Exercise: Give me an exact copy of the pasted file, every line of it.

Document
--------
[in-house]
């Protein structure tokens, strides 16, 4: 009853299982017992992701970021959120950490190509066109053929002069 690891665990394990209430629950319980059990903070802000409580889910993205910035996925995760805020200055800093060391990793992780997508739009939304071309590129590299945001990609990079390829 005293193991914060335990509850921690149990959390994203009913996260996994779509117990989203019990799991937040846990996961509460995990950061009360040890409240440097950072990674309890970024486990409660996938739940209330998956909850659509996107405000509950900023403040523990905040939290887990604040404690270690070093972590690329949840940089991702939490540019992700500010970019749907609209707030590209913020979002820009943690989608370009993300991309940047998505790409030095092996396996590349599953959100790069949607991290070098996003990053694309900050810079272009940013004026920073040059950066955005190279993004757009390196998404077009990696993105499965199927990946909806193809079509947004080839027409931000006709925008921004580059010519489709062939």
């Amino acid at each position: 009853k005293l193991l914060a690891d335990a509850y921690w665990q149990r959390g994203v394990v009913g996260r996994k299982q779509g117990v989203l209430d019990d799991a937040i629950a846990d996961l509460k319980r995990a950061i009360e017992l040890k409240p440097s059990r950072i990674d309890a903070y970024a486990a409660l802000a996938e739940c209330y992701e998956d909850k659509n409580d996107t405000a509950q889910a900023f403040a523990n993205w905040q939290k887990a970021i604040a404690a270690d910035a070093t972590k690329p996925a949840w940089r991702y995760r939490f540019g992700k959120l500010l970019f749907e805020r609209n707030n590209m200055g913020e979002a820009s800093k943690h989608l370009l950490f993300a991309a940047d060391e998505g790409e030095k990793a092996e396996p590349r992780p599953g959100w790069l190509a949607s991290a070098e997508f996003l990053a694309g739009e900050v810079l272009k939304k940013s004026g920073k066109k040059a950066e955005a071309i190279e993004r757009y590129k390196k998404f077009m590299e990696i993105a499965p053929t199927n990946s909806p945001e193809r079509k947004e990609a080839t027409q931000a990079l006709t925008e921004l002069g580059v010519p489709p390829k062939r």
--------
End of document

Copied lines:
[in-house]
């Protein structure tokens, strides 16, 4: 009853299982017992992701970021959120950490190509066109053929002069 690891665990394990209430629950319980059990903070802000409580889910993205910035996925995760805020200055800093060391990793992780997508739009939304071309590129590299945001990609990079390829 005293193991914060335990509850921690149990959390994203009913996260996994779509117990989203019990799991937040846990996961509460995990950061009360040890409240440097950072990674309890970024486990409660996938739940209330998956909850659509996107405000509950900023403040523990905040939290887990604040404690270690070093972590690329949840940089991702939490540019992700500010970019749907609209707030590209913020979002820009943690989608370009993300991309940047998505790409030095092996396996590349599953959100790069949607991290070098996003990053694309900050810079272009940013004026920073040059950066955005190279993004757009390196998404077009990696993105499965199927990946909806193809079509947004080839027409931000006709925008921004580059010519489709062939």
């Amino acid at each position: 009853k005293l193991l914060a690891d335990a509850y921690w665990q149990r959390g994203v394990v009913g996260r996994k299982q779509g117990v989203l209430d019990d799991a937040i629950a846990d996961l509460k319980r995990a950061i009360e017992l040890k409240p440097s059990r950072i990674d309890a903070y970024a486990a409660l802000a996938e739940c209330y992701e998956d909850k659509n409580d996107t405000a509950q889910a900023f403040a523990n993205w905040q939290k887990a970021i604040a404690a270690d910035a070093t972590k690329p996925a949840w940089r991702y995760r939490f540019g992700k959120l500010l970019f749907e805020r609209n707030n590209m200055g913020e979002a820009s800093k943690h989608l370009l950490f993300a991309a940047d060391e998505g790409e030095k990793a092996e396996p590349r992780p599953g959100w790069l190509a949607s991290a070098e997508f996003l990053a694309g739009e900050v810079l272009k939304k940013s004026g920073k066109k040059a950066e955005a071309i190279e993004r757009y590129k390196k998404f077009m590299e990696i993105a499965p053929t199927n990946s909806p945001e193809r079509k947004e990609a080839t027409q931000a990079l006709t925008e921004l002069g580059v010519p489709p390829k062939r």